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[TowerTalk] Antenna location for hurricane

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Subject: [TowerTalk] Antenna location for hurricane
From: "Jim Thomson" <>
Date: Fri, 26 Aug 2011 09:21:59 -0700
List-post: <">>
Date: Fri, 26 Aug 2011 11:27:13 -0400
From: "Tommy Alderman" <>
Subject: Re: [TowerTalk] Antenna location for hurricane

I think it is silly to listen to what 'some xxx user' says! How the heck do
they know? The only thing they did was fork over the bucks to buy the
antenna. Listen to what your manufacturer tells you to do because his
mechanical designers most likely know better than 'some xxx user'. The
Optibeam designer says to point the end of the elements into the wind, so
that is what I do with my two Optibeam yagi's. Irene just passed about 300
miles east of my QTH in south Georgia and nothing but a slight breeze from
the east. 

Good luck to those further up the best coast! Hihi!

Tom - W4BQF

##  what mechanical designer's ?    Optibeam is a one man show, I know the 
and that's before he got into the ant business. He's an accountant by trade.   
The reason the
els  are pointed into the wind [boom broadside to the wind] is simple.  The 
boom is stronger than
the els.  The flip side to that argument is also simple, most yagi's are not 
torque balanced.  IF the
yagi is NOT torque balanced, you are better off to point either end of the boom 
into the wind.
IF the yagi is not torque balanced, and you place the boom broadside to 
the...100 mph wind,  you 
will be in for a rude awakening, as your boom to mast clamps will slip, and if 
they do hold, the next to go
is the mast to rotor clamps.  Most rotor clamps are a poor joke at best.  Using 
U bolts  for the boom to mast
connection is also poor eng practice.

##  The best I could come up with is, use a torque compensated yagi, then use  
DX engineering jumbo proper boom
to mast clamps [ like 3 of them].. they come in 2", 2.5", and 3" only.  They 
have a textured finish on the insides, and use a pair of
G-8 armour plated bolts. They will NOT slip on a mast.      I use a K7NV small 
prop pitch with the
mating K7NV mast clamp. [ he makes them in 2" and also 3"..and will make custom 
sizes].  Those clamp assemblies
use G-8 hardware, and trhe mast barely slides into the K7NV steel mast tube.  
His mast tube is slit  down one side, with a 
welded lip on either side of the slit.   The 5 x G-8 bolts [ with nylocks]  are 
 torqued down,and the mast is not about to slip,
since  the assy has loads of  surface area to grip any mast. 

##  I use a HB  version of the infamous  F-12  double plate boom to mast assy.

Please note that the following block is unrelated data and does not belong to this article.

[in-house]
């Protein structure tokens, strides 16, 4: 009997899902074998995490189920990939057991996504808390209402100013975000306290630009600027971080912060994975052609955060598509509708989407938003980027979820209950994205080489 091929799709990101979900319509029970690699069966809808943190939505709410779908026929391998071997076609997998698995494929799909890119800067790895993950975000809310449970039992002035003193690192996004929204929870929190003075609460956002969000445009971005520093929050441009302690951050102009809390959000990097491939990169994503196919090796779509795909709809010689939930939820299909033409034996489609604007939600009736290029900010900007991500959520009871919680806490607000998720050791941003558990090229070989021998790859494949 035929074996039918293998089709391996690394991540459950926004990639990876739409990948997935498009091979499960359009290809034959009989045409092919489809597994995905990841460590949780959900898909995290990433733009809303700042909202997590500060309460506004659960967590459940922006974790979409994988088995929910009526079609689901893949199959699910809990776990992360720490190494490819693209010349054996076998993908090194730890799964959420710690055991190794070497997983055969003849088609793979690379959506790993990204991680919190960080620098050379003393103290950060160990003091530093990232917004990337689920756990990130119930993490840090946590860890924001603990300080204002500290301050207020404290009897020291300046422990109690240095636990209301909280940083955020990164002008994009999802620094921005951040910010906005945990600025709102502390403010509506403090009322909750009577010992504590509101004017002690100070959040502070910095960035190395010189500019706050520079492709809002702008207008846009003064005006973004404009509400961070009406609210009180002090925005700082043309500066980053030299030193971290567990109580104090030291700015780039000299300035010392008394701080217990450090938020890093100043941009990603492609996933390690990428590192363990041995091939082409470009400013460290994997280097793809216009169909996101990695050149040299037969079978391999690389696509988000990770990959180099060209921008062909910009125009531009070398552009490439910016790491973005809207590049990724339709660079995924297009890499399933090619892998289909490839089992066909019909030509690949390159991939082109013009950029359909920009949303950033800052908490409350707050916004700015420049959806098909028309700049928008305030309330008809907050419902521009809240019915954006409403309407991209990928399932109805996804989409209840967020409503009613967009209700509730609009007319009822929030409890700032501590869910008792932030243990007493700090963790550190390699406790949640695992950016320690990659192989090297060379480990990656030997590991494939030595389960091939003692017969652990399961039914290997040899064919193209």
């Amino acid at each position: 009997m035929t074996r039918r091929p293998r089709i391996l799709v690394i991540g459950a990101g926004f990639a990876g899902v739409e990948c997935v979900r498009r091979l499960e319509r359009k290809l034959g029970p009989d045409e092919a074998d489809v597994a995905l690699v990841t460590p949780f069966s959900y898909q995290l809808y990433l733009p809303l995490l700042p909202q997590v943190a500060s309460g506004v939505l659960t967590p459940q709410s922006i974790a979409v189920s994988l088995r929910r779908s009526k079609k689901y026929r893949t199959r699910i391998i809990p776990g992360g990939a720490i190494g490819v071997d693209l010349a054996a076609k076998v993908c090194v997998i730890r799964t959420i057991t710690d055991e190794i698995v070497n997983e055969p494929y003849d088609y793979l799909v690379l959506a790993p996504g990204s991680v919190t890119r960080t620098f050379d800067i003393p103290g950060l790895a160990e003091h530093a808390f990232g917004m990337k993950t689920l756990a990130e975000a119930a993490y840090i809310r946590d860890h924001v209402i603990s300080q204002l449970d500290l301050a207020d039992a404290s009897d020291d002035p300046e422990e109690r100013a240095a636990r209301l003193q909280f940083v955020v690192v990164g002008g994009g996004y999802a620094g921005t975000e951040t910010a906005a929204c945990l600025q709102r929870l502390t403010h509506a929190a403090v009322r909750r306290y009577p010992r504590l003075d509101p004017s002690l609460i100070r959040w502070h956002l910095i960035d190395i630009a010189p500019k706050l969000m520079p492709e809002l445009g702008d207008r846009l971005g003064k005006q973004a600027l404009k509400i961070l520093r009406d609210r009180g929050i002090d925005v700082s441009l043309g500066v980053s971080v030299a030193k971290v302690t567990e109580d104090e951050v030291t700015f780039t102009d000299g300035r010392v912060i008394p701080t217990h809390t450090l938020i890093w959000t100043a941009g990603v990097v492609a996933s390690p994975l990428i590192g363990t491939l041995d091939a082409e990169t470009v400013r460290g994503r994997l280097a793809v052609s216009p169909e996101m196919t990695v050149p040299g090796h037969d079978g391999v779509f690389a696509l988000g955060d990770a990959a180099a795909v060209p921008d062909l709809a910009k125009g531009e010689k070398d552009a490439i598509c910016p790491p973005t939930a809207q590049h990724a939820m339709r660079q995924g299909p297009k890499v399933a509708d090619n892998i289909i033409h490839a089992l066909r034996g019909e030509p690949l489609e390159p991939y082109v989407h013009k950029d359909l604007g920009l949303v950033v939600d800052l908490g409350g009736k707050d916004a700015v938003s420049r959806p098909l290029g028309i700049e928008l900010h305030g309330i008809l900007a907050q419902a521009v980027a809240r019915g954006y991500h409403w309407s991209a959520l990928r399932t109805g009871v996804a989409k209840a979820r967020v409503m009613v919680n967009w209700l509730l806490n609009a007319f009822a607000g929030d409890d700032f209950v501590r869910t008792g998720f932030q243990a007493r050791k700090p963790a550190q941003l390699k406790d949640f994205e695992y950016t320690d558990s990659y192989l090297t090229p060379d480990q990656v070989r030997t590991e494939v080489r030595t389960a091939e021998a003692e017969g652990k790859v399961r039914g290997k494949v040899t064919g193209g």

Except my plates are thicker, 3/8"  thick
6061-T6.  They are also slightly bigger, 8" x 17", and 2 of them, one for boom, 
one for mast., and 3 of the dx eng super mast
clamps. [2 at the top, one at the bottom].    You can also use those super mast 
clamps to  hold the boom to the plate if you want to. 
they are the real deal.   The dx eng SS U bolts  and solid saddles are also 
superb, a lot better than using typ F-12  plated steel U bolts  and
no saddles at all.  k7NV and other's have software that  will  design the 
torque compensation plate for any yagi..and also the 2nd method, 
designing the counterweight to stuff into the light end of a boom. 

##  I used his software to design a TQ comp plate for a buddy across town, who 
has a hb yagi, with a lot more boom on one side of the 
tower  vs the other.   We tested the TQ plate, by temp installing the yagi on a 
short, 30' tall, freestanding tower.   In a 35 mph wind, he could
climb up there and turn it by hand. [ no rotor,coax used for this test, just 2 
x thrust bearing, mast + yagi].   Without the TQ comp plate,
 the boom would weather vane in the wind, and chewed up several rotor's.

## using the same software, it's pretty easy to design any yagi eles to handle 
100++ mph winds, boom included.   You can also stuff ur
existing yagi ant tubing schedule into the software, and see at a glance, where 
all the weak points are.   The fix for them is straightforward,
either change the tubing schedule/ and or  use doublers inside the existing 
weak spots.  Most ant makers  will offer their products in
 a wide variety of wind survival ratings.   A bare min of 100 mph [no ice]  
will cover most needs, and a 120 mph version  doesn't weigh, or cost
much more, and is a good investment.    6061-T8  with a 50 ksi yield strength 
rating is readily available  for boom material  from dx eng  and
other AL  sources.   The T-8 version is aprx the same price, and is 25%  
stronger than the more common T6  version [40 ksi yield]. 

Later... Jim   VE7RF     

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